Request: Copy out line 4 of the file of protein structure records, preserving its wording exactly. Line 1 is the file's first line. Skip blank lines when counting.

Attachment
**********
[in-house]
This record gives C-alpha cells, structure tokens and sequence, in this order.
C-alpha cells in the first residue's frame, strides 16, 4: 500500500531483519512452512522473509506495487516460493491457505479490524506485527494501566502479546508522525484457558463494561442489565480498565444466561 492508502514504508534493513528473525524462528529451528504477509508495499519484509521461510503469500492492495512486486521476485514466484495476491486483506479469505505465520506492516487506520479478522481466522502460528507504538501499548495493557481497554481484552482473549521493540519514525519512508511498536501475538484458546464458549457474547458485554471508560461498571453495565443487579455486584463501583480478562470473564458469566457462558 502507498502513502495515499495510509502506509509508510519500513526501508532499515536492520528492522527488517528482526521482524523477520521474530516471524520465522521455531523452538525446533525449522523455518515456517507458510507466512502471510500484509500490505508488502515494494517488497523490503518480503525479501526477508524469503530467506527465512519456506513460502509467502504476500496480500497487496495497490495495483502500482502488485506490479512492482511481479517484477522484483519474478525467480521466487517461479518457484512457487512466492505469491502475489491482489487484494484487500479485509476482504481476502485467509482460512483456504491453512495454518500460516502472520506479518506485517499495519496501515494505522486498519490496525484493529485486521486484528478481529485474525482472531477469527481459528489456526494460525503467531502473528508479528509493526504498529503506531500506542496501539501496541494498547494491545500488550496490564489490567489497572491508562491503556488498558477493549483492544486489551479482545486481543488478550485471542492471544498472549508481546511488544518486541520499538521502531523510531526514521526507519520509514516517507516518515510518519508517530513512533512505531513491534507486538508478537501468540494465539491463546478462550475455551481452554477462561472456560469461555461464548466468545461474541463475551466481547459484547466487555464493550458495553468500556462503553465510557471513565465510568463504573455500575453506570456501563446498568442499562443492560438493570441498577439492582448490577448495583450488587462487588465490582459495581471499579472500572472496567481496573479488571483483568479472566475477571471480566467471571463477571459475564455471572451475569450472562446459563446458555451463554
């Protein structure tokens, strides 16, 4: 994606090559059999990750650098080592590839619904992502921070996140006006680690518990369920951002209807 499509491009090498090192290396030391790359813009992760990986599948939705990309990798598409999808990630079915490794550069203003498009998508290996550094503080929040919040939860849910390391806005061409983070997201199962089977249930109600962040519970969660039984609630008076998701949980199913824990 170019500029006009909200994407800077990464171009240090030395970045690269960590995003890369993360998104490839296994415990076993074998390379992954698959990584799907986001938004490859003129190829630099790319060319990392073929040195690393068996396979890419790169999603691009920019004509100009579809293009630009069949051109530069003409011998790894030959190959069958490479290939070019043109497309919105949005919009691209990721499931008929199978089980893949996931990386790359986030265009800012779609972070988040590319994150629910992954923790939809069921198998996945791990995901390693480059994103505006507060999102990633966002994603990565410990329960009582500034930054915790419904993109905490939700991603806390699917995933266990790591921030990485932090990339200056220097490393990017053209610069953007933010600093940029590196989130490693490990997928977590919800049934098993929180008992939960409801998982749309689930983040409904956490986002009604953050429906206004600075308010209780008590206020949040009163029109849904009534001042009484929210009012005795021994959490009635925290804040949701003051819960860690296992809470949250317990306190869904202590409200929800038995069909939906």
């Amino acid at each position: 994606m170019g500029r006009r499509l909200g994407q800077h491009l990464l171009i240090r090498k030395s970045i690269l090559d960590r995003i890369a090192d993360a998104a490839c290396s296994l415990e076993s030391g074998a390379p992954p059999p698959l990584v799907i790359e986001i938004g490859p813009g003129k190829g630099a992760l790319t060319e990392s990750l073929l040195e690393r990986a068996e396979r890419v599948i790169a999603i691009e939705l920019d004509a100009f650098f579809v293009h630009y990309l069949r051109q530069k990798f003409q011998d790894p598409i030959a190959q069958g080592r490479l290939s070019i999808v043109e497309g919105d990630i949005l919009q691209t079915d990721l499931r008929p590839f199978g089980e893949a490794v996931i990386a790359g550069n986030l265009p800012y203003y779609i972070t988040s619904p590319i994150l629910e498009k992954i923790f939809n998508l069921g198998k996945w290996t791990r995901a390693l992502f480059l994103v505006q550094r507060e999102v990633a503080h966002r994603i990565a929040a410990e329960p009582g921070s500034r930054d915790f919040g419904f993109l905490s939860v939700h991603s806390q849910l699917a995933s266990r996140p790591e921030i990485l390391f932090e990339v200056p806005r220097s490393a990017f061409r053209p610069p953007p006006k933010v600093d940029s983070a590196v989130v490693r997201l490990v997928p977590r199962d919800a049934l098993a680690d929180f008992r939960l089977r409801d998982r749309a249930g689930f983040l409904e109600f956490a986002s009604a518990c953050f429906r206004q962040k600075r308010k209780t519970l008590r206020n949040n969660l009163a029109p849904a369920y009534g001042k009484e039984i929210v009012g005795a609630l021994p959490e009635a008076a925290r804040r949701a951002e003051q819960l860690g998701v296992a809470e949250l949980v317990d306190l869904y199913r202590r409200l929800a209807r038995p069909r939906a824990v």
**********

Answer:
């Protein structure tokens, strides 16, 4: 994606090559059999990750650098080592590839619904992502921070996140006006680690518990369920951002209807 499509491009090498090192290396030391790359813009992760990986599948939705990309990798598409999808990630079915490794550069203003498009998508290996550094503080929040919040939860849910390391806005061409983070997201199962089977249930109600962040519970969660039984609630008076998701949980199913824990 170019500029006009909200994407800077990464171009240090030395970045690269960590995003890369993360998104490839296994415990076993074998390379992954698959990584799907986001938004490859003129190829630099790319060319990392073929040195690393068996396979890419790169999603691009920019004509100009579809293009630009069949051109530069003409011998790894030959190959069958490479290939070019043109497309919105949005919009691209990721499931008929199978089980893949996931990386790359986030265009800012779609972070988040590319994150629910992954923790939809069921198998996945791990995901390693480059994103505006507060999102990633966002994603990565410990329960009582500034930054915790419904993109905490939700991603806390699917995933266990790591921030990485932090990339200056220097490393990017053209610069953007933010600093940029590196989130490693490990997928977590919800049934098993929180008992939960409801998982749309689930983040409904956490986002009604953050429906206004600075308010209780008590206020949040009163029109849904009534001042009484929210009012005795021994959490009635925290804040949701003051819960860690296992809470949250317990306190869904202590409200929800038995069909939906």